“Bury my heart at Wounded Knee.”

On December 29, 1890, U.S. Seventh Cavalry troopers gunned down more than 200 Lakota Indians — including men, women and children — at Wounded Knee Creek on the Pine Ridge Reservation in South Dakota. The Army initially called it “The Battle of Wounded Knee.” In truth, it wasn’t a battle. Today, it’s generally called what … Read more

“Well, all I know is what I read in the papers.”

The most famous line used by American humorist Will Rogers when he poked fun at the latest antics of politicians or commented on other recent news stories was “Well, all I know is what I read in the papers.”  Many books and websites cite the September 30, 1923 edition of The New York Times as … Read more

“No one ever went broke underestimating the intelligence of the American public.”

In many books of quotations and on thousands of websites H.L. Mencken is credited with the famous quote “No one ever went broke underestimating the intelligence of the American public.” Most sources fail to mention that this “quote” by “The Sage of Baltimore” is actually the traditional paraphrase of what Mencken actually wrote — not … Read more

“We must love one another or die.”

September 1, 1939 is now known as the day when World War II started. On that day, Germany’s Nazi dictator Adolf Hitler ordered his military forces to invade neighboring Poland. He claimed it was an act of self defense, necessary to protect German citizens and the territorial rights of Germany. “Germans in Poland are persecuted … Read more

The story behind the phrase “The Year of Living Dangerously”

Google has a cool tool for researchers of words and phrases (including quotations) called the Ngram Viewer. It graphs the occurrence of a word or phrase in books published between the years 1500 and 2008. If you do an Ngram search for the phrase “the year of living dangerously,” you’ll see a huge, continuing spike … Read more

“No man is a hero to his valet” – the backstory on a famous proverb and misquote…

  Charlotte Aïssé (1693-1733) was quite a celebrity in France in the early 18th Century — part heroine, part sex symbol, part intellectual. As a child, her father’s palace was raided by the Turks. They took her captive but soon sold her to Count Charles de Ferriol, the French ambassador at Constantinople. She was raised … Read more

“Why are you not here?” – Thoreau’s famous (apocryphal) question to Emerson…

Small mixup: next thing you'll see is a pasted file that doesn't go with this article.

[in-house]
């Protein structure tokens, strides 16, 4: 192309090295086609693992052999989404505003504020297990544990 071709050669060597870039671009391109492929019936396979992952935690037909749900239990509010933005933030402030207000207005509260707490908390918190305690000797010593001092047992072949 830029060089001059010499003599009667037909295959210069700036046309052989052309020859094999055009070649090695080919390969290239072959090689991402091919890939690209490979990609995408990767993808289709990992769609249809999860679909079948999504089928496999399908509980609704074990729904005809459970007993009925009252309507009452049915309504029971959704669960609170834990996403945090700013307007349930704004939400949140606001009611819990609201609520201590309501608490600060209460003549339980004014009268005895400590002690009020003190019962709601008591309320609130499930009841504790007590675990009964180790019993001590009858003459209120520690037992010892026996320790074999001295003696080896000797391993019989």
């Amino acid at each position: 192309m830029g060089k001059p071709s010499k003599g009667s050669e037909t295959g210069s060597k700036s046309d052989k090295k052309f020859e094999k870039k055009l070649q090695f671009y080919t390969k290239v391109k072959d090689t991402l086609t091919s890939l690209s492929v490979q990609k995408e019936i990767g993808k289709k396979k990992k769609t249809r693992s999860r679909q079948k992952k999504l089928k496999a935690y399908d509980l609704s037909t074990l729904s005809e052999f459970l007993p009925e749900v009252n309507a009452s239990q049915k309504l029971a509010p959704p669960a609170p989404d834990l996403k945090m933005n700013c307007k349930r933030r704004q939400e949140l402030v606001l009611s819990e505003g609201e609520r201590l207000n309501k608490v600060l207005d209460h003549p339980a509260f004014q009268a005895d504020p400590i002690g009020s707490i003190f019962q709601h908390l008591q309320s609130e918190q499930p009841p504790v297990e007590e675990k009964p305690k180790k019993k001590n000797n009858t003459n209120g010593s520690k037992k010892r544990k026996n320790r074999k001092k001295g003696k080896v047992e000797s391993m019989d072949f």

Fake quotes are sometimes harder to identify and debunk than “fake news,” especially when they are cited by hundreds of books and thousands of websites. A good example is the question Henry David Thoreau supposedly asked his friend Ralph Waldo Emerson in July 1846 when Thoreau was jailed overnight in Concord, Massachusetts for refusing to … Read more

“The rich are different”… The legendary “exchange” between F. Scott Fitzgerald and Ernest Hemingway…

  If you’re a quotation buff, you’ve probably heard of a legendary exchange about “rich people” that supposedly took place between the American novelists F. Scott Fitzgerald (1896-1940) and Ernest Hemingway (1899-1961). Fitzgerald is usually quoted as saying either “The rich are different from you and me” or “The rich are different from us.” Hemingway … Read more

“There, but for the grace of God, goes John Bradford.”

It is often claimed that the familiar expression of compassion “There, but for the grace of God, go I” is based on a quote by the 16th Century English Protestant clergyman John Bradford. According to tradition, Bradford was a prisoner in the Tower of London when he said it. He had previously been a prominent … Read more

President Kennedy’s “Ich bin ein Berliner” speech

One of the famous quotations linked to the date June 26th is a line President John F. Kennedy spoke in German on June 26, 1963: “Ich bin ein Berliner.” Kennedy used the line twice that day in a historic speech in West Berlin, which was then separated from Communist-controlled East Berlin by the Berlin Wall. … Read more